Her descriptions really appeal to me personally, almost like art for the imagination.

An old (and rather cranky looking)
Henry VIII.
I also really enjoyed Fremantle’s writing style. She jumps from character to character, letting you see the story as it progresses from various points of view. She focuses mainly on Katherine and Dot, allowing the reader to view characters from two very different points of view; that of the Lady (Katherine) and the humble maid (Dot). Thus, Fremantle is able to set scenes and really round out her main characters by allowing the reader to see other characters' (of varying backgrounds) views and opinions of them. I love her use of character development through the use of other characters’ thoughts and eyes. For example, Katherine worries over her stepdaughter’s weight. After the rebels held them hostage during the Pilgrimage of Grace, Meg lost a lot of weight and is very nervous. Though Katherine does not know the extent of her stepdaughter’s anxiety, you as the reader do by seeing her described by both Katherine and Dot (who witnessed more than the Lady...). 

My only con is that for someone who knows nothing about Tudor England or the wives of Henry VIII, this is probably not the best novel for you to start with. While it is beautifully written, it does require some “reading-between-the-lines” and background knowledge of the characters, otherwise you may find yourself getting a little lost as it jumps about person to person.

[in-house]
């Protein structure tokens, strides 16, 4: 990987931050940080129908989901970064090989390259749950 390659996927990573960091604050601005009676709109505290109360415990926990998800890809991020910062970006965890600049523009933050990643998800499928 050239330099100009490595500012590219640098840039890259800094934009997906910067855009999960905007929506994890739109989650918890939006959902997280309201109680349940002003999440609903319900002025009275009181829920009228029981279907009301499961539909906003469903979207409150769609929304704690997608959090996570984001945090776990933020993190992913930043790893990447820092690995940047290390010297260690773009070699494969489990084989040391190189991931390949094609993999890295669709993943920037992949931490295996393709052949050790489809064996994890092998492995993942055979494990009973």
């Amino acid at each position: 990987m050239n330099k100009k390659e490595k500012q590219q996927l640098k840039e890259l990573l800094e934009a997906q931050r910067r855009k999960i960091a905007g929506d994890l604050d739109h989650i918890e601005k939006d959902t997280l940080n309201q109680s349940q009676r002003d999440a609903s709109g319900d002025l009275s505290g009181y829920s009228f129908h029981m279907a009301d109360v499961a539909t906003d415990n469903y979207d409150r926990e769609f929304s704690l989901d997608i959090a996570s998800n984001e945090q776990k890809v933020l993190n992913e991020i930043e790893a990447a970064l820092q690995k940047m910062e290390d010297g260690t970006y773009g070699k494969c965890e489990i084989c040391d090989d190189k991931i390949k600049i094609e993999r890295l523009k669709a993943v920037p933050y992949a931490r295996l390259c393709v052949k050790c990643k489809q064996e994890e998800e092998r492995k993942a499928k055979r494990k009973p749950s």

'Lewis' Chess Pieces. Source.
The book is appropriately titled, as Katherine’s life as Henry VIII’s wife was very much like a chess game. One bad move and the game is over. In life, as shown so well in the novel, Katherine had to be one step ahead of the King and her enemies, skillfully and wittily plotting her moves. Fremantle mentions on her website that “Katherine Parr has been mis-represented by history in that she is remembered as the dull nursemaid who saw an irascible king through his dotage. She was far from this, and hopefully my fictional representation of her goes someway to show what a dynamic, and politically savvy woman she was.” In my opinion, Fremantle has done exactly that. 

I give this novel a very much deserved 5 Tudor Roses.


A huge thank you to author Elizabeth Fremantle and Amy from Virtual Blog Tours for providing me with a copy of the novel, as well as two copies for giveaway! More on that soon ;)

Be sure to check out Elizabeth Fremantle's website for more on Katherine Parr and her other writings, and follow along her virtual blog tour here.

Elizabeth Fremantle is also joining us here at the Tudor Book Blog for an author Q&A on Sept. 4th. Be sure to check back then!

August 28, 2013

'VIII' - A Teen/Young Adult Take On the Life of Henry VIII

The world of Henry VIII comes to life within the pages of H.M. Castor’s VIII, in stores today, an historical retelling of the infamous king’s life from childhood to death. Written with teen readers in mind, the novel plots an intriguing course through the king’s life — with suggestions of madness and ghosts and hauntings throughout his years.

Sounds interesting! I'll certainly give it a shot. Read more about it here.

August 23, 2013

FREE Tudor eBooks!

Thanks to a reader on Pinterest, I stumbled across an excellent site for those of you interested in reading primary and secondary Tudor resources. The list includes some Victorian works, as wells as The State Papers of Henry VIII!

All downloads are free, and can be read either on your computer or Kindle!